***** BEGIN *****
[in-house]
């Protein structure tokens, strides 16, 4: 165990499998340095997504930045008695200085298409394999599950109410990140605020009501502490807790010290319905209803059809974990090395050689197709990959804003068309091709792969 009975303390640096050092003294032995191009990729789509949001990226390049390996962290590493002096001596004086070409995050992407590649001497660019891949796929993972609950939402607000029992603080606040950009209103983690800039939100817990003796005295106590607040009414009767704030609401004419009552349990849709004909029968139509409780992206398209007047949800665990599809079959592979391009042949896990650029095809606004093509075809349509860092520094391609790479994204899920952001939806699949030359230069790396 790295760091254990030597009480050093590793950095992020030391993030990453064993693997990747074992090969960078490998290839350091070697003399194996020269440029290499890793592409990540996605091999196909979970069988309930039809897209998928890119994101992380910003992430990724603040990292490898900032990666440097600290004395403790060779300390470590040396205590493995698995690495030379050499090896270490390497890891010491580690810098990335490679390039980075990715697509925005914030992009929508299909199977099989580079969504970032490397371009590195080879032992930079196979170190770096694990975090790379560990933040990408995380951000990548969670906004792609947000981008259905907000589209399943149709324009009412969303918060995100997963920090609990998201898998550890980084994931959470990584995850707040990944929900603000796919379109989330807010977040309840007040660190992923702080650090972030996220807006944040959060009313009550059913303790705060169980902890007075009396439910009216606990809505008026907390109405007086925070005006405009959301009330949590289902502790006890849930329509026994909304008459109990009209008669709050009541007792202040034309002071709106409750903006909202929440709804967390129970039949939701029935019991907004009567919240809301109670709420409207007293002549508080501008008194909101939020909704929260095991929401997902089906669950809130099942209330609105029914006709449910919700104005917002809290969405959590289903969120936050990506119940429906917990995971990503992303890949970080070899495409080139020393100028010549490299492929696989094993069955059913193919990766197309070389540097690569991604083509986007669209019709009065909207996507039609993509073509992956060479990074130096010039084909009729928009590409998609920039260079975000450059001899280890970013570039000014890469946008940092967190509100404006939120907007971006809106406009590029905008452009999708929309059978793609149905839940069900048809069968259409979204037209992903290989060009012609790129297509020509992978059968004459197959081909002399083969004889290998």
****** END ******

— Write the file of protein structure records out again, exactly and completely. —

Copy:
[in-house]
């Protein structure tokens, strides 16, 4: 165990499998340095997504930045008695200085298409394999599950109410990140605020009501502490807790010290319905209803059809974990090395050689197709990959804003068309091709792969 009975303390640096050092003294032995191009990729789509949001990226390049390996962290590493002096001596004086070409995050992407590649001497660019891949796929993972609950939402607000029992603080606040950009209103983690800039939100817990003796005295106590607040009414009767704030609401004419009552349990849709004909029968139509409780992206398209007047949800665990599809079959592979391009042949896990650029095809606004093509075809349509860092520094391609790479994204899920952001939806699949030359230069790396 790295760091254990030597009480050093590793950095992020030391993030990453064993693997990747074992090969960078490998290839350091070697003399194996020269440029290499890793592409990540996605091999196909979970069988309930039809897209998928890119994101992380910003992430990724603040990292490898900032990666440097600290004395403790060779300390470590040396205590493995698995690495030379050499090896270490390497890891010491580690810098990335490679390039980075990715697509925005914030992009929508299909199977099989580079969504970032490397371009590195080879032992930079196979170190770096694990975090790379560990933040990408995380951000990548969670906004792609947000981008259905907000589209399943149709324009009412969303918060995100997963920090609990998201898998550890980084994931959470990584995850707040990944929900603000796919379109989330807010977040309840007040660190992923702080650090972030996220807006944040959060009313009550059913303790705060169980902890007075009396439910009216606990809505008026907390109405007086925070005006405009959301009330949590289902502790006890849930329509026994909304008459109990009209008669709050009541007792202040034309002071709106409750903006909202929440709804967390129970039949939701029935019991907004009567919240809301109670709420409207007293002549508080501008008194909101939020909704929260095991929401997902089906669950809130099942209330609105029914006709449910919700104005917002809290969405959590289903969120936050990506119940429906917990995971990503992303890949970080070899495409080139020393100028010549490299492929696989094993069955059913193919990766197309070389540097690569991604083509986007669209019709009065909207996507039609993509073509992956060479990074130096010039084909009729928009590409998609920039260079975000450059001899280890970013570039000014890469946008940092967190509100404006939120907007971006809106406009590029905008452009999708929309059978793609149905839940069900048809069968259409979204037209992903290989060009012609790129297509020509992978059968004459197959081909002399083969004889290998």